Stated in such bald terms, the ideology is evidently puerile. But it is typically dressed up with finer trimmings. The reason why the other is likely to behave badly, we are told, is because they are victims of their culture, and (in some cases) victims of their religion. The ideology asserts – correctly, in my view – that some cultures are inferior to others, and that poor cultures can be kept in place by tendencies within religious teachings. For example, when a holy book emphasises that women are deeply different from men, we should not be surprised if people enmeshed in the resulting culture give scant attention to female equality. And if that holy book elevates faith as a virtue high above honest doubt, it’s no wonder that the members of that culture are inclined towards fanaticism.

The key question is: how easy is it for people to step aside from the culture in which they were previously enmeshed? Ideologies of nationalism tend to be sceptical on that count. In that view, culture is deterministic, and diminishes the capacity of “the other” to change. Forget any hopes of multi-cultural harmony. Instead, build walls.

The second case is anti-capitalism. That’s a bit more sophisticated than nationalism, but not by much. This line of thinking goes as follows: some business owners are ruthless profit-seekers, therefore all business owners are ruthless profit-seekers. Anyone who claims to be a “conscious capitalist” or a “moral capitalist” is deluding themselves. Their prevailing culture – the system of shareholder contracts and imperatives to maximise profits – ensures that they cannot really change. Therefore the “decent, normal people” – the working class – need to seize power, seize the means of production, and (if need be) string up the recalcitrant capitalist class from the lampposts.

Yet again, it’s an ideology that can find ready adherents. Developed under the label Marxist-Leninism, it’s an ideology that has caused horrible upheavals around the world.

The third case is the widespread rigid displeasure at EU bureaucracy.  Here’s the thinking: some EU bureaucrats are faceless self-serving empire-builders, therefore all EU bureaucrats are faceless self-serving empire-builders. As before, the argument runs from the specific to the general. A business leader finds his growth plans thwarted by ill-conceived regulations handed down imperiously from Brussels, therefore we have to take back control of all regulations handed down from Brussels. An innovative medical intervention is stymied by slow-moving EU healthcare review processes, therefore we have to take back control of all review processes from the EU. Perhaps we should even string up the leaders of that bureaucracy from the lampposts.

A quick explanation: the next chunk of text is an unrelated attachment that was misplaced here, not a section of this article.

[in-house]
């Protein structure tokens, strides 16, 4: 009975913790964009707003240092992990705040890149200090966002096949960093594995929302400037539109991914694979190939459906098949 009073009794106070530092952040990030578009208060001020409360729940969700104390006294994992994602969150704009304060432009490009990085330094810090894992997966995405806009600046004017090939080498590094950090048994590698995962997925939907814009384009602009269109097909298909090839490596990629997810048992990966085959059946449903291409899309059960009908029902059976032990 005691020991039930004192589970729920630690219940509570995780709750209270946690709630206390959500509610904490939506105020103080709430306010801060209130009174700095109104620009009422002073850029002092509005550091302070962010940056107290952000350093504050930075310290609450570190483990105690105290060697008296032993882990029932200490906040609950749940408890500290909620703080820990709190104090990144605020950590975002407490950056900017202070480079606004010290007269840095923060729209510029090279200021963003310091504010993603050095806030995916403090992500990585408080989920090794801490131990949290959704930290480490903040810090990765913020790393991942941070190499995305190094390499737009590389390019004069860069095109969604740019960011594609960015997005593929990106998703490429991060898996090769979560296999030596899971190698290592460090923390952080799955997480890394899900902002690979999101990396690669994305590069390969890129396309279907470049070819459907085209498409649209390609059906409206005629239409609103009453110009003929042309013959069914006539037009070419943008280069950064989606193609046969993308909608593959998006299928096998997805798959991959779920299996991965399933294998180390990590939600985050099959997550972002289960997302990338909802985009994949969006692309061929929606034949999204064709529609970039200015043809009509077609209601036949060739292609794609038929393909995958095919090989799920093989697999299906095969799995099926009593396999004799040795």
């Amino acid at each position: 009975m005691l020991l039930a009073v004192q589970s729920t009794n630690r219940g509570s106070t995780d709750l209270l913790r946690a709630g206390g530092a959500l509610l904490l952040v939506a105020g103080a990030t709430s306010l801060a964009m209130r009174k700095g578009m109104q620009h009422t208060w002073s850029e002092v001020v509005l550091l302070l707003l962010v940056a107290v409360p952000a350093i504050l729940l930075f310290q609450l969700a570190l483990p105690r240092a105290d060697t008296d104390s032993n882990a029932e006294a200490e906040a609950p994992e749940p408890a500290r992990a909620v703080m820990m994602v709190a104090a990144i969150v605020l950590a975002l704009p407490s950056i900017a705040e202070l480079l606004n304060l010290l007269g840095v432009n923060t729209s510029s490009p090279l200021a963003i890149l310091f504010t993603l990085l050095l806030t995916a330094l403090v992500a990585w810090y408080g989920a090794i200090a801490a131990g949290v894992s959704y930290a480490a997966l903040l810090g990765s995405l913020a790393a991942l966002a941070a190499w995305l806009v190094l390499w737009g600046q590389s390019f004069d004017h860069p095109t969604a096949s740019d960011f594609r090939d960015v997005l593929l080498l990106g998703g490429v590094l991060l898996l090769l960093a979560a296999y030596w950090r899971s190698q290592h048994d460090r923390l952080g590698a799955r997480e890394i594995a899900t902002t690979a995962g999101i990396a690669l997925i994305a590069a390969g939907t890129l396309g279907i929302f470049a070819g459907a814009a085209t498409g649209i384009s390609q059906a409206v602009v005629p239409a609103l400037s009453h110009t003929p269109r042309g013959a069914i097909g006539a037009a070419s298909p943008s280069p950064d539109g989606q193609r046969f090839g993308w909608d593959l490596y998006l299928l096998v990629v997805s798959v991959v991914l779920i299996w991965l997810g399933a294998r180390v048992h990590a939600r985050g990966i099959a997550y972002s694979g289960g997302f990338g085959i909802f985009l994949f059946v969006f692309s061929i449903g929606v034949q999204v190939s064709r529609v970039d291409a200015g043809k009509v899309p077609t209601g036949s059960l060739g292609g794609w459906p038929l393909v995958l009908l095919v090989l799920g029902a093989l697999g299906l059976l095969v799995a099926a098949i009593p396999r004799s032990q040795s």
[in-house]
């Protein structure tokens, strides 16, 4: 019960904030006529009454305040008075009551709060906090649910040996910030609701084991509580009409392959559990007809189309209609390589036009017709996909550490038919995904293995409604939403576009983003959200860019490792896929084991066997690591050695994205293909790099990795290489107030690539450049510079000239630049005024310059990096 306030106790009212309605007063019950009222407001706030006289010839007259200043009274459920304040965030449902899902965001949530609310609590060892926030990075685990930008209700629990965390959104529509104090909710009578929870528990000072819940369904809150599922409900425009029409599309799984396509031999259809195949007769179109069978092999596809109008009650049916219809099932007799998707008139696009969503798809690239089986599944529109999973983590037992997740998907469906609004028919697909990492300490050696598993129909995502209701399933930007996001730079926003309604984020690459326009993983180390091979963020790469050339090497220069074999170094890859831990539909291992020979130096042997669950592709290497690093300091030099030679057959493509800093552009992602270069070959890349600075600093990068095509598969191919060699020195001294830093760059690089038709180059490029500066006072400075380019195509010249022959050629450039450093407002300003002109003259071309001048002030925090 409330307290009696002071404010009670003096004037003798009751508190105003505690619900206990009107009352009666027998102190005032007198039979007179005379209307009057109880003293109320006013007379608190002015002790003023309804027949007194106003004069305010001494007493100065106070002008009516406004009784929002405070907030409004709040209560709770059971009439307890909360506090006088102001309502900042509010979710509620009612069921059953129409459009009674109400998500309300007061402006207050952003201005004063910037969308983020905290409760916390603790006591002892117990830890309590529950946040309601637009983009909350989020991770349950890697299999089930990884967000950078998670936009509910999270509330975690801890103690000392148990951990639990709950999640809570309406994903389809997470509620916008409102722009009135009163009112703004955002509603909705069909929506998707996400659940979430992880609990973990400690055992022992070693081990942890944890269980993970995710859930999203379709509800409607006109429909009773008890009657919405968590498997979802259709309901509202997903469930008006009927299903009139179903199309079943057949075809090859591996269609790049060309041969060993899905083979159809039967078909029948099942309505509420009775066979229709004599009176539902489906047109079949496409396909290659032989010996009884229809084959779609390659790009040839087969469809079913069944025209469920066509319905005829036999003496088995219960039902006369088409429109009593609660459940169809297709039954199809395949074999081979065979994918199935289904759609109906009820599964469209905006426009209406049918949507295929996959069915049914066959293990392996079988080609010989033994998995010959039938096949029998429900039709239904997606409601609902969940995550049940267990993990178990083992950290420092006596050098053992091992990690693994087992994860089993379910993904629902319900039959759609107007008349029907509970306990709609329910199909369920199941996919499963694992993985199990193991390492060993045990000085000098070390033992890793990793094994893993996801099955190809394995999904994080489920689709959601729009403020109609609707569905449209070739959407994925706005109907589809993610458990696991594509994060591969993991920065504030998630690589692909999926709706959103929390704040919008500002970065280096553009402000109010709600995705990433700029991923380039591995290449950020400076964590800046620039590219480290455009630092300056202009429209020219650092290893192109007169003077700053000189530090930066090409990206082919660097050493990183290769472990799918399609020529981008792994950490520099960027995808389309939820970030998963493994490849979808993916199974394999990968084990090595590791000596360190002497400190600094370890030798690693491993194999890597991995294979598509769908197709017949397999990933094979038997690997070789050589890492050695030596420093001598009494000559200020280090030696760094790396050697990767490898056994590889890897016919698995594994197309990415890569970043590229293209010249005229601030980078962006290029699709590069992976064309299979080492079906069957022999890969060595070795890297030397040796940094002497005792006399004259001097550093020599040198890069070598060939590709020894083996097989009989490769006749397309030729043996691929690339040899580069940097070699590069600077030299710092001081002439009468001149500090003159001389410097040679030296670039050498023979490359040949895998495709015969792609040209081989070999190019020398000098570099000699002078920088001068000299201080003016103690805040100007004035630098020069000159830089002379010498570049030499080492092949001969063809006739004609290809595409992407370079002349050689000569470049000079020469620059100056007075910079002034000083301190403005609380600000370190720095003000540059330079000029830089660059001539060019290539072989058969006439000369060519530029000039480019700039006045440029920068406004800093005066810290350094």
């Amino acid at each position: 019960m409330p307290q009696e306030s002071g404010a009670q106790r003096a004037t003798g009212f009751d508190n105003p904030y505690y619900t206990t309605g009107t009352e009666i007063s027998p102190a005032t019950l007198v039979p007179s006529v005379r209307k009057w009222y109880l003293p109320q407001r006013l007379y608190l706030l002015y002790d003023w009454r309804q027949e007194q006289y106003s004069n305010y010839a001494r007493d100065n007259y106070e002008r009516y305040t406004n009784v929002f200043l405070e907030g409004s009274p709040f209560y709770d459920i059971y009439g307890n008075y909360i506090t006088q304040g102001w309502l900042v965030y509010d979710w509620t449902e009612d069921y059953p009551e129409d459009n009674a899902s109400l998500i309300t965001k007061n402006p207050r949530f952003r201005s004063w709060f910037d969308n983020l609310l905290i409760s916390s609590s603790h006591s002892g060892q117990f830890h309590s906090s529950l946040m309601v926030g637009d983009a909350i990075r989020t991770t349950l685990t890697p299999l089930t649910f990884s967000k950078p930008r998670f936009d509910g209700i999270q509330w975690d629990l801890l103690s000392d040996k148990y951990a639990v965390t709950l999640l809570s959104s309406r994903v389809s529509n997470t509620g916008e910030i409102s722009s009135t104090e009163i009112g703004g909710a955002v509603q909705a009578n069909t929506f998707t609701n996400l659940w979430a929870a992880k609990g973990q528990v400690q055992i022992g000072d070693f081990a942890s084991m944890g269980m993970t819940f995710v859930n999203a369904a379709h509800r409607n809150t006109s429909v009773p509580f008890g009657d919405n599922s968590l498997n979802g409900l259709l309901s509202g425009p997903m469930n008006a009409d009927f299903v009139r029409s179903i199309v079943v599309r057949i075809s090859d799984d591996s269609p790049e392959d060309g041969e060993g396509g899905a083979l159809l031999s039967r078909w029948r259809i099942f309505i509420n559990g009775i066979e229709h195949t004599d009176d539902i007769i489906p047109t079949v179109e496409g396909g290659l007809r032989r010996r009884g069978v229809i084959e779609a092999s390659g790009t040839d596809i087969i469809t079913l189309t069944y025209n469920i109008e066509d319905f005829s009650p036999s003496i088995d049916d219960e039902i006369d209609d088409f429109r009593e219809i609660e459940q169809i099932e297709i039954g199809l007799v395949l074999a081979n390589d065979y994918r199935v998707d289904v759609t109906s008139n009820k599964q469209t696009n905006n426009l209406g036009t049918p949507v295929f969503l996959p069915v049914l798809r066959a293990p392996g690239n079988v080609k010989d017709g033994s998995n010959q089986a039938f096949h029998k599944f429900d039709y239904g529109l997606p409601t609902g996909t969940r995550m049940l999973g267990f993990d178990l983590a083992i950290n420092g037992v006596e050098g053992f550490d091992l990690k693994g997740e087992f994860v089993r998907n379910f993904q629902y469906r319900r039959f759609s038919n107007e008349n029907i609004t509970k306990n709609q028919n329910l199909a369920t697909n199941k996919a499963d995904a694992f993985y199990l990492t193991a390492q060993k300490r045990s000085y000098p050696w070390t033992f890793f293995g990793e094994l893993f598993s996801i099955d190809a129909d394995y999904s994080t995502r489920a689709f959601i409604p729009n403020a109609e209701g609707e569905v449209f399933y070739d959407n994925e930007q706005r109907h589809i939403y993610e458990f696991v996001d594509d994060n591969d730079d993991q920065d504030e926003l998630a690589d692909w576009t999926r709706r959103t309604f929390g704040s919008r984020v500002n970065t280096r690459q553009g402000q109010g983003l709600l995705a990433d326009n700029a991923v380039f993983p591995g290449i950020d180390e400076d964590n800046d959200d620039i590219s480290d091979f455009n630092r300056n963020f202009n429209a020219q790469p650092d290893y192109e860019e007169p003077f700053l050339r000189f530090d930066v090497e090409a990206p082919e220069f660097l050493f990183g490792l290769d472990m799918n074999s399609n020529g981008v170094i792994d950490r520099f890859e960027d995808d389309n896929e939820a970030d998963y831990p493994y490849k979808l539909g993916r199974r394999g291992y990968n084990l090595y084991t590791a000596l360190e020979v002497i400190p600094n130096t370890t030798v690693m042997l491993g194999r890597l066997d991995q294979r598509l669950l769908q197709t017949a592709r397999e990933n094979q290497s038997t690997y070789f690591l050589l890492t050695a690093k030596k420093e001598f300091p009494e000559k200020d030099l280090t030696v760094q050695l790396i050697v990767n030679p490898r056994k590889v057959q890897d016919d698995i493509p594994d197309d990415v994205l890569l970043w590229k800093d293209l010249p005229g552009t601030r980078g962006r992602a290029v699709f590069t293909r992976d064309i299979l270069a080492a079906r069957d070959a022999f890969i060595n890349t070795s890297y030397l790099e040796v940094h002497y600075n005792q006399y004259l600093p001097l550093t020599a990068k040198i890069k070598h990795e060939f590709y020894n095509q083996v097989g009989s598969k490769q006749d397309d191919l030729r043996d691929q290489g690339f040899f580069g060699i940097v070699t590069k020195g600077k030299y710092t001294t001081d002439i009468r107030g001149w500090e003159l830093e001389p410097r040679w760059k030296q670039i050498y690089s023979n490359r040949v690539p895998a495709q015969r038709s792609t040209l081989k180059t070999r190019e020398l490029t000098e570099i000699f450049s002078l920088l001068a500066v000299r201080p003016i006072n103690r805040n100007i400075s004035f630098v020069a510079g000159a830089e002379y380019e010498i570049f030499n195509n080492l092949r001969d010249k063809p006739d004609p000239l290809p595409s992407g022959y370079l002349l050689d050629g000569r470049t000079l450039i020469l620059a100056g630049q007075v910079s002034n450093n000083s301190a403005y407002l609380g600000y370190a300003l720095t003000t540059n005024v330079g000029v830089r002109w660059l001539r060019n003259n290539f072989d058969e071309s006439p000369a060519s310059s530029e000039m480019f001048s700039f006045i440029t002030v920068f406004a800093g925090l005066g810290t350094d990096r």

The key question in this case is: what stands in the way of intelligent reform of the EU bureaucracy? One answer is that the EU bureaucracy is part of a gigantic self-perpetuating system which is incapable of reform – much the same as Marxists claim that capitalism is incapable of meaningful reform. People with bad personal experiences of EU bureaucrats are, not surprisingly, sympathetic to that ideology.

What makes that line of thinking more likely to be accepted, alas, is the dearth of adequate positive communications about:

  • The rich benefits achieved from EU membership (despite a steady stream of mistakes being made)
  • The history of positive evolution of EU governance (despite the delays in some of these steps being taken).

Too many people have gained, in the short term, by spreading “bad news” stories (often wildly exaggerated) about EU governance. These stories have been good fun – ha ha ha – until they weren’t. Oops.

That takes me to the fourth case: rigid displeasure of government. It’s worth some extra attention.

Monkeys_1920

The case for governments